Again & again
Review by Vives Anunciacion
Inquirer Libre, July 3, 2012
The Amazing Spider-Man
Directed by Marc Webb
Based on the Marvel Comics character by Stan Lee and Steve Ditko
For the upteenth version of the Spider-Man comic character, Marvel reboots the film franchise that made tons of money with the last trilogy by Sam Raimi starring Tobey Maguire. Hard not to compare, but here’s my take on the Marc Webb version starring Brit boy Andrew Garfield.
Let’s just say this origin story has a very pronounced cause-and-effect narrative. Garfield will get raves for acting, but for me it’s a little too BIG kind of hey-look-I’m-really-acting-acting. Therefore: I liked it, and not liked it in equal measure. Because in the end, the bottom line is: WHAT FOR?
It’s almost impossible not to know the origin story. Garfield plays nerdy Peter Parker who gets bitten by a super-enhanced spider from a secret laboratory, in this story operated by reptile expert Dr. Curt Connors (Rhys Ifans.) Physical changes happen to Peter which confuse him, emotionally affecting his relationship with Uncle Ben (Martin Sheen) and Aunt May (Sally Field.)
One night after attempting to instill the meaning of responsibility to Peter (while the script tiptoes around avoiding to repeat the phrase “with great power comes great responsibility” popularized by the 2002 Raimi-directed version), tragedy befalls Uncle Ben on the street, the result of which Peter sort-of gets the idea that he has to help innocent people.
What’s new: Peter’s new girl, Gwen Stacey – played by Emma Stone. Stone is simply morning sunlight through the window. I swore to watch all movies she appears in. All she has to do is smile and I’m won over, no matter what the movie is. Well, maybe not this one.
This superhero movie has more exposures on character inter-relationships (especially between Peter and Gwen) than action scenes which are mostly Parkour-inspired. A friend of mine Tweeted to describe this movie as “Peter Parkour.” Even the class jock-bully isn’t 100% a bad person stereotype. Anyhoo, the movie is more character driven than anything else which is its strongest suit. However, to me, it’s also the film’s achilles heel.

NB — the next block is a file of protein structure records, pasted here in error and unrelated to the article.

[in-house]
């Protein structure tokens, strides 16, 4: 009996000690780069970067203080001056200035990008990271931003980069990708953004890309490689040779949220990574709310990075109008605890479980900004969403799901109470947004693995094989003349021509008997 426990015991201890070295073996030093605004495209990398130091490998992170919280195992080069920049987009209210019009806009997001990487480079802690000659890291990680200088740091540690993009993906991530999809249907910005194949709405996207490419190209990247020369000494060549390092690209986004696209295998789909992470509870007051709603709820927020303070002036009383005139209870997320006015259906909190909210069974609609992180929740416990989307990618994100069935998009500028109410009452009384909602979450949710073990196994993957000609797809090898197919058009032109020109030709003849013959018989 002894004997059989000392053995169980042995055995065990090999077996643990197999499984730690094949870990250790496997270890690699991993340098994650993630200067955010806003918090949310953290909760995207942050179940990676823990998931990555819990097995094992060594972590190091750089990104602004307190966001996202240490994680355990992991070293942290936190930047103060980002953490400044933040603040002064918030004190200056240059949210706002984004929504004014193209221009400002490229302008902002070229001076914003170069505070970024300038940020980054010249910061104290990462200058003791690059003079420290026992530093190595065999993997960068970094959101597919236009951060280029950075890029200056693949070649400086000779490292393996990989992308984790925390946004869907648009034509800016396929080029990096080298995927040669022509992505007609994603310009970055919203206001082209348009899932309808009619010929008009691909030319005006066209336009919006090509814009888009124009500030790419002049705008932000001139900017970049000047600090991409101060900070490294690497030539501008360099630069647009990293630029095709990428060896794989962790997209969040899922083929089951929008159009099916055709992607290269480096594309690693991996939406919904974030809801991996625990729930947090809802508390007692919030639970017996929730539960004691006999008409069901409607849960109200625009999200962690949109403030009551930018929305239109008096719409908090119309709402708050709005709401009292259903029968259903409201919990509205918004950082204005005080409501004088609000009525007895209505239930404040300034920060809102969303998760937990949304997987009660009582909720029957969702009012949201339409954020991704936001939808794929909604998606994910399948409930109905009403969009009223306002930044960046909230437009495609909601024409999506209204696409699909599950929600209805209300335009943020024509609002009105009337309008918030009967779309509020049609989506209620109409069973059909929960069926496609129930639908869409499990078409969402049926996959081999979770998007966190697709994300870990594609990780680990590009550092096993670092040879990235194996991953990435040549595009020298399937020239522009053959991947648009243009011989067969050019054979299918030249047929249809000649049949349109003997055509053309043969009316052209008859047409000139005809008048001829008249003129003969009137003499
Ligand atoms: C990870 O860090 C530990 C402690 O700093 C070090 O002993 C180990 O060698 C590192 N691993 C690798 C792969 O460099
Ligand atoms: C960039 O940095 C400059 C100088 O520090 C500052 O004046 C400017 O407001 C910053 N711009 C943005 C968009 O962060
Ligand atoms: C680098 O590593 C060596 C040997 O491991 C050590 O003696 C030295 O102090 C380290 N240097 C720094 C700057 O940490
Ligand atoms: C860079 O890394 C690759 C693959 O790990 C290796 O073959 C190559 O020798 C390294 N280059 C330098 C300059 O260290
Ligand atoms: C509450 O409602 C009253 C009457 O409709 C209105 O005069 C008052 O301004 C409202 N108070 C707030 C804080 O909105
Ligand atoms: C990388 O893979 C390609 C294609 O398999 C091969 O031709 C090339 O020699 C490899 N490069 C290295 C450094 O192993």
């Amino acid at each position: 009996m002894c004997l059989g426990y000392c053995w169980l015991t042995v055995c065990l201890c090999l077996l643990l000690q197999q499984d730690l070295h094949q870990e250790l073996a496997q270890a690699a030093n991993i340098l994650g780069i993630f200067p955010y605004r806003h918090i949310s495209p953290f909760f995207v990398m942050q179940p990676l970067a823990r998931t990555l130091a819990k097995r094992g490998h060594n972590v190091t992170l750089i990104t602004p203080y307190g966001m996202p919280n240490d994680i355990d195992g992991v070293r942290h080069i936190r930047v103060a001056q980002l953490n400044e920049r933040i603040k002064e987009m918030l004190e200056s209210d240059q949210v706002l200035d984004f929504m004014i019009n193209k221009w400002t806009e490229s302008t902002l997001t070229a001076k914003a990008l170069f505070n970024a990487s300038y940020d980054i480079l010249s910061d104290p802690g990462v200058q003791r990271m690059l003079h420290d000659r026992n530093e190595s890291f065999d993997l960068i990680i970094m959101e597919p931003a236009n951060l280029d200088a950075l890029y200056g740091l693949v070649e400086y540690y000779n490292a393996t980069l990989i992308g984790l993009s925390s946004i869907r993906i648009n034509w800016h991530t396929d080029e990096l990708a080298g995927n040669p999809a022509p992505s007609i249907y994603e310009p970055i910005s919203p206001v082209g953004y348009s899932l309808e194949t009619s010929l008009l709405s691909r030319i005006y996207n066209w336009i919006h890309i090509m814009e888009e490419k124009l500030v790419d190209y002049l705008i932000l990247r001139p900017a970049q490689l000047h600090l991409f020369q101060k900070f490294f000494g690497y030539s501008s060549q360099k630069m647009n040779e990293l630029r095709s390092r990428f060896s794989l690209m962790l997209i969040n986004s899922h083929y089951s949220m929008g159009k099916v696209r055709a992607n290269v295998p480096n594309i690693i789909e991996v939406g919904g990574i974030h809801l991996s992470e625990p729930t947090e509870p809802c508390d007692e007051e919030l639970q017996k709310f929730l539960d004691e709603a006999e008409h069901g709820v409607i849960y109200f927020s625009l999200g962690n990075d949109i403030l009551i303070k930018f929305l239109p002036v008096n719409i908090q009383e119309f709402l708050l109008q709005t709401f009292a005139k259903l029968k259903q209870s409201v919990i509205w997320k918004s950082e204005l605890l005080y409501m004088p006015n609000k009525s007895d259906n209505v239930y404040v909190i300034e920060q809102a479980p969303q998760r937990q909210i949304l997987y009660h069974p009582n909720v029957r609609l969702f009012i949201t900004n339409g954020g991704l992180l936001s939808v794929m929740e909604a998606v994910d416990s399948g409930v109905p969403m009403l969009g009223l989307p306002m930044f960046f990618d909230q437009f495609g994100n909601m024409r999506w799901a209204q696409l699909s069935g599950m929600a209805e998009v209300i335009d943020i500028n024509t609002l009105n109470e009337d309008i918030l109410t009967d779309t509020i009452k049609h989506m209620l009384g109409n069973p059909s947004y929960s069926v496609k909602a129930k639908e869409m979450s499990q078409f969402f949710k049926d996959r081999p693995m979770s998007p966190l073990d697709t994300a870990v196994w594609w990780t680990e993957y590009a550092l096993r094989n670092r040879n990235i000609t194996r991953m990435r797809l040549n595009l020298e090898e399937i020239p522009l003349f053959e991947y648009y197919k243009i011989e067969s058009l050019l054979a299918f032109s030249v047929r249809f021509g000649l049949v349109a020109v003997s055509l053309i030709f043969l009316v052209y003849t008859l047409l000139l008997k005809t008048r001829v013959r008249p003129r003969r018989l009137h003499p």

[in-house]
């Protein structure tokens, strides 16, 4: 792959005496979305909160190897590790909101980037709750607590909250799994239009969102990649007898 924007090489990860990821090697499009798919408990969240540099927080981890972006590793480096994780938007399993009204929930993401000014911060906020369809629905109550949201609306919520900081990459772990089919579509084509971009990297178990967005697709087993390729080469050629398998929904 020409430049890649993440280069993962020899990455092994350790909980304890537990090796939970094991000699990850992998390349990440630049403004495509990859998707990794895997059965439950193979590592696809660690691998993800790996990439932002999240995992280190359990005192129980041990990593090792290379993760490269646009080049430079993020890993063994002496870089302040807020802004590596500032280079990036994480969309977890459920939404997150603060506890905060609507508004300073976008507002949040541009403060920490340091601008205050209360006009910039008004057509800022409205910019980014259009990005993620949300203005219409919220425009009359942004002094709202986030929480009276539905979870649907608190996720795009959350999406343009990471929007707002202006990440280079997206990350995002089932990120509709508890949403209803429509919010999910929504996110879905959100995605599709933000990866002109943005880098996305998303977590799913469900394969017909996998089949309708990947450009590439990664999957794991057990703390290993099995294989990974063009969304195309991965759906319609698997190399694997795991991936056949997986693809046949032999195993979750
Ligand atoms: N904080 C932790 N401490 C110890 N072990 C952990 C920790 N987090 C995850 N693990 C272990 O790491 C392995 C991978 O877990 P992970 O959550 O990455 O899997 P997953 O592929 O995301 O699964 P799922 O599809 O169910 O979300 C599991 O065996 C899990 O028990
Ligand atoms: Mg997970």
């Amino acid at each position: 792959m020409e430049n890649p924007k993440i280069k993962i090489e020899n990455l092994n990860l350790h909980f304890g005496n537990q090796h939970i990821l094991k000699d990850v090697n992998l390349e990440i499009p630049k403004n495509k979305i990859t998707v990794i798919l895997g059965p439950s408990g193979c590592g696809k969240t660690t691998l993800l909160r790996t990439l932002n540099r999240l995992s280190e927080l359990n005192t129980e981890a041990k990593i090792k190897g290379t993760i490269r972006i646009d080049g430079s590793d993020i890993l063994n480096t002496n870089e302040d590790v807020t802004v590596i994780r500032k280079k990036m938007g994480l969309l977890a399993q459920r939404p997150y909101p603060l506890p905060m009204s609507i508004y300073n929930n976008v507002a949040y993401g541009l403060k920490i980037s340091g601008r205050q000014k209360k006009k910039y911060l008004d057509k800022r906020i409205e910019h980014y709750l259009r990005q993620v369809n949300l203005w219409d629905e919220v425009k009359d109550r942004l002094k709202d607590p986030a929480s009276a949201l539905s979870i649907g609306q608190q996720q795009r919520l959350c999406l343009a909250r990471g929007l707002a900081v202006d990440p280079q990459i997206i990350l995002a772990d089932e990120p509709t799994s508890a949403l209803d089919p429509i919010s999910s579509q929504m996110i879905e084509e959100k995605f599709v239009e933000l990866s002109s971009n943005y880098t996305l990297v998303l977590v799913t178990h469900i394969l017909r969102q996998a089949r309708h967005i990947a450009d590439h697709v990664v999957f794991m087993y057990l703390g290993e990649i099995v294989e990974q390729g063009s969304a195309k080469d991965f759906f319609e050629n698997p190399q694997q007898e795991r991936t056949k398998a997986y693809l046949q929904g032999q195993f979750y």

In exposing more character motivations as to how and why Peter Parker eventually embraced his destiny, the movie goes through many plot points that signify the causal progression A + B = C. This starts with the suitcase which leads him to Connors, at whose laboratory he gets bitten by the spider, which makes Peter superhuman, which helps him solve the equation that turns Dr. Connors into The Lizard that wreaks havoc in the city, which Peter needs to stop. But grounded by a love story disapproved by Gwen’s dad, the city police chief (Denis Leary.) The best scene is in the school hallway where Peter and Gwen first arrange for a date. Intimate, as if it’s not a superhero film.
But it is a superhero film designed to be the first of a new trilogy. The Amazing Spider-Man is the sum of all things that would appeal to the Twilight fans, to the Raimi-version fans, even The Dark Knight fans (from the last scene where Chief Stacey tells Peter, “The city needs you. But you will make many enemies.”)
It’s all a big formula, and all the people lining up the theaters to watch what they have already seen simply encourage studios to reboot these franchises to kingdom come.